Wednesday, January 25, 2006

The art of losing isn't hard to master

Watched "In Her Shoes" hoping for a good date movie. It wasn't not because it's bad but because it was deceptively engaging. Films with poetry engage me. Movies are the only time poetry shines because it gives the movie depth and transcendence. My classmates then were enchanted by me when I recited Frost's "Nothing Gold Can Stay" in the "The Outsiders." I think it was Ralph Macchio who recited it. And then, of course, "Four Weddings and a Funeral" and "Il Postino" which is a bad film but bad in a good way.
The Cameron Diaz character read (tried to, she was supposed to be dyslexic) an Elizabeth Bishop poem and what an introduction it was. Very poignant. The speaker is denying that she or he lost so much. The poet was being sarcastic when she entitled this "One Art" because she was implying that losing friends and lovers is the only art she was good at. "Write it" because that is the only way to bring out the loss. As our motto goes, Writing well is the best revenge.

One Art
by Elizabeth Bishop

The art of losing isn't hard to master;
so many things seem filled with the intent
to be lost that their loss is no disaster.

Lose something every day. Accept the fluster
of lost door keys, the hour badly spent.
The art of losing isn't hard to master.

Then practice losing farther, losing faster:
places, and names, and where it was you meant
to travel. None of these will bring disaster.

I lost my mother's watch. And look! my last, or
next-to-last, of three loved houses went.
The art of losing isn't hard to master.

I lost two cities, lovely ones. And, vaster,
some realms I owned, two rivers, a continent.
I miss them, but it wasn't a disaster.

---Even losing you (the joking voice, a gesture
I love) I shan't have lied. It's evident
the art of losing's not too hard to master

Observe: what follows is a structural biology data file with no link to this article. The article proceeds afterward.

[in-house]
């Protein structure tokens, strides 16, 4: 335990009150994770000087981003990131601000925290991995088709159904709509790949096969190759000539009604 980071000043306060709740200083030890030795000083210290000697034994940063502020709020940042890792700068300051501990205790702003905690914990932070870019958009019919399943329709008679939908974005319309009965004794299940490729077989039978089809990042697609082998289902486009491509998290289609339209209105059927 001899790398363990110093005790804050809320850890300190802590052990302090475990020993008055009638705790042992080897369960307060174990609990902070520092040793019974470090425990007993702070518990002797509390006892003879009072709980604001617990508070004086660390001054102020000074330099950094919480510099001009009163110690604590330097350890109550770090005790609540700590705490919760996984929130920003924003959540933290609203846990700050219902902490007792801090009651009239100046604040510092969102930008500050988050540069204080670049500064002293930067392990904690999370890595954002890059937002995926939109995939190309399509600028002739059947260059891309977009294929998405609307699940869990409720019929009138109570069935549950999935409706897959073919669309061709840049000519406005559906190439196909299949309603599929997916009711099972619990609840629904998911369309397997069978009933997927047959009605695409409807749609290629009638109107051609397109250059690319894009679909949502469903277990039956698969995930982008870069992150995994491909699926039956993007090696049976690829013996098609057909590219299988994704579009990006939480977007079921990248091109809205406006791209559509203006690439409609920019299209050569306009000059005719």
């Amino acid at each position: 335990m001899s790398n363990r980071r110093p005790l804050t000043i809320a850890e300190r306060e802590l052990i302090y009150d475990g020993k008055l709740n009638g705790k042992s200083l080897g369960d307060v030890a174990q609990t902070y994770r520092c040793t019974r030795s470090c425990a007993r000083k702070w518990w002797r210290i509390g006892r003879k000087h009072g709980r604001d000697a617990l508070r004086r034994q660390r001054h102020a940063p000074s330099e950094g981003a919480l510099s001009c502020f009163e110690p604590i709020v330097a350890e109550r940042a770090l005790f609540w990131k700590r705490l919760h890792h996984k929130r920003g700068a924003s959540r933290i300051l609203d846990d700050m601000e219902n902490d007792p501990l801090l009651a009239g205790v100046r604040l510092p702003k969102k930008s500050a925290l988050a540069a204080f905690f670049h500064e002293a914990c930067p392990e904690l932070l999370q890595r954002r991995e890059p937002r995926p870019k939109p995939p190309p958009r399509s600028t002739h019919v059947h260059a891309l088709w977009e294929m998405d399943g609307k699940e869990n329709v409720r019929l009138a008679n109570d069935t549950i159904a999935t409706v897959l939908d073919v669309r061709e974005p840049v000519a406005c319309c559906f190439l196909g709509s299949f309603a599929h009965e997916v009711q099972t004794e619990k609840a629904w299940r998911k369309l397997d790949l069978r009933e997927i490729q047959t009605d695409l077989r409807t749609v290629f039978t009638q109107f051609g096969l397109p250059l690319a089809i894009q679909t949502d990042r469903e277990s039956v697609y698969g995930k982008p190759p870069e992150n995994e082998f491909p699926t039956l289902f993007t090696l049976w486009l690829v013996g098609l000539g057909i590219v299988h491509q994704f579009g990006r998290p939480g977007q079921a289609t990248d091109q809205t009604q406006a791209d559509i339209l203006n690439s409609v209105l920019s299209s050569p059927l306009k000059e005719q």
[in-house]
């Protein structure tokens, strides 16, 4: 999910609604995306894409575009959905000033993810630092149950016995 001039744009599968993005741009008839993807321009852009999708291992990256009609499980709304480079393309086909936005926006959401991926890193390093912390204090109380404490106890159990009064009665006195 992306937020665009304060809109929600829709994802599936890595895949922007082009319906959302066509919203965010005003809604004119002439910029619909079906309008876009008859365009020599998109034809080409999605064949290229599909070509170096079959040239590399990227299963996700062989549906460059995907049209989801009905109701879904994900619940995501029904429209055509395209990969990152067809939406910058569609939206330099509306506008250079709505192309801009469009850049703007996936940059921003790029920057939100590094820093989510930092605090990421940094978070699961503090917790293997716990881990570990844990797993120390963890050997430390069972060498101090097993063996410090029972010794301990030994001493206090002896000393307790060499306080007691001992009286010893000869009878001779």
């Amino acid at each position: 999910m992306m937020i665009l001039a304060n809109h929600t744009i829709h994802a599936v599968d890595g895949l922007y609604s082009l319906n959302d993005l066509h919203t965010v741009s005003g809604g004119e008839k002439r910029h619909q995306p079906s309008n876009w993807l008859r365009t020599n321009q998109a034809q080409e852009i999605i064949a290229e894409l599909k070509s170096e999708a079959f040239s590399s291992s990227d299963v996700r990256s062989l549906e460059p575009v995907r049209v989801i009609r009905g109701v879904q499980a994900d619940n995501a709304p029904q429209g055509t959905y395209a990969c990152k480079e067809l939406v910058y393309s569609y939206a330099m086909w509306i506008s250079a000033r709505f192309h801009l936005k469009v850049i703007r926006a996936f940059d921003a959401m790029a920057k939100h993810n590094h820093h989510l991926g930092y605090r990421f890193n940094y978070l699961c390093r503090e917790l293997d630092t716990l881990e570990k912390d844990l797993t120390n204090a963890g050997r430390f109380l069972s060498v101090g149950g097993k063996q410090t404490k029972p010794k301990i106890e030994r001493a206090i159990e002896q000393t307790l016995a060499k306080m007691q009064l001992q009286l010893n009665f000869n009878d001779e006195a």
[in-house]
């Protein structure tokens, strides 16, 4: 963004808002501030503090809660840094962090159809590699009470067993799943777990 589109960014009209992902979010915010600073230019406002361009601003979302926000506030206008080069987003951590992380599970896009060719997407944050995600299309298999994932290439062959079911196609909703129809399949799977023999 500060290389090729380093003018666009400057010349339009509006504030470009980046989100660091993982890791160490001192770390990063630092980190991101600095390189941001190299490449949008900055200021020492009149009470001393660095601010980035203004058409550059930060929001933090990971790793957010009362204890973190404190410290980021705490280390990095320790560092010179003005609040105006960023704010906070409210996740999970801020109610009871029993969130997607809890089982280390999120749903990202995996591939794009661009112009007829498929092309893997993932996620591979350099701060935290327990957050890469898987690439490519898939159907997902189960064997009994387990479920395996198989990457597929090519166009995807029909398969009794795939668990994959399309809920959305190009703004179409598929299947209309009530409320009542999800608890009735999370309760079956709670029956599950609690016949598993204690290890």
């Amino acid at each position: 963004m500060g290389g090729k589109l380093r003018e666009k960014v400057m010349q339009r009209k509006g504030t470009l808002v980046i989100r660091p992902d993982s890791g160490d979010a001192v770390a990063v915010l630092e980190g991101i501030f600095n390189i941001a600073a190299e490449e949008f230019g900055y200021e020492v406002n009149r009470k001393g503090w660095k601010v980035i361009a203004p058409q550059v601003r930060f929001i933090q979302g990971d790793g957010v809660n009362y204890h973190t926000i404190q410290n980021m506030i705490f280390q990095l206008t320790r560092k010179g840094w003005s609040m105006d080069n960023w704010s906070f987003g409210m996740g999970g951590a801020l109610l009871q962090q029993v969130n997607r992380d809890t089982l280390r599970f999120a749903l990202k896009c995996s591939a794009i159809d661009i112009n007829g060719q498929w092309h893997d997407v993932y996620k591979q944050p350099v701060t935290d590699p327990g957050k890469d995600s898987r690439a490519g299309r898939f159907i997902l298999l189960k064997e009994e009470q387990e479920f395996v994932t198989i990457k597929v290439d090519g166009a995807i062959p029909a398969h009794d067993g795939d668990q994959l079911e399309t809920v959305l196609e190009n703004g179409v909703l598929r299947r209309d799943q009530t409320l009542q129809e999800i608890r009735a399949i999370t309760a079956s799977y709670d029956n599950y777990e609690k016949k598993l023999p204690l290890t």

though it may look like (Write it!) like disaster.

Marilyn Hacker has a reply for "One Art." Another poem, of course.

The art of living isn’t hard to muster:
Enjoy the hour, not what it might portend.
When someone makes you promises, don’t trust her

unless they’re in the here and now, and just her
willing largesse free-handed to a friend.
The art of living isn’t hard to muster:

groom the old dog, her coat gets back its luster;
take brisk walks so you’re hungry at the end.
When someone makes you promises, don’t trust her

to know she can afford what they will cost her
to keep until they’re kept. Till then, pretend
the art of living isn’t hard to muster.

Cooking, eating and drinking are a cluster
of pleasures. Next time, don’t go round the bend
when someone makes you promises. Don’t trust her

past where you’d trust yourself, and don’t adjust her
words to mean more to you than she’d intend.
The art of living isn’t hard to muster.

You never had her, so you haven’t lost her
like spare house keys. Whatever she opens,
when someone makes you promises, don’t. Trust your
art; go on living: that’s not hard to muster.

OK. This is to invite you all to listen to BIG FM this February. Feb. 11, 14, 18 and 25 from 9:00 to 9:30 pm. As part of Panagbenga, Baguio poets would be reading their own love poems. I will be reading on February 18. This is part of the NCCA February Arts Month celebration. I will be including my poem, "Bolo Punch To The Heart" and the walang kamatayang "Pusisyon ng Pagtulog." Poems about loss. The art of losing is not too hard to muster. I'm good at this. Believe me.


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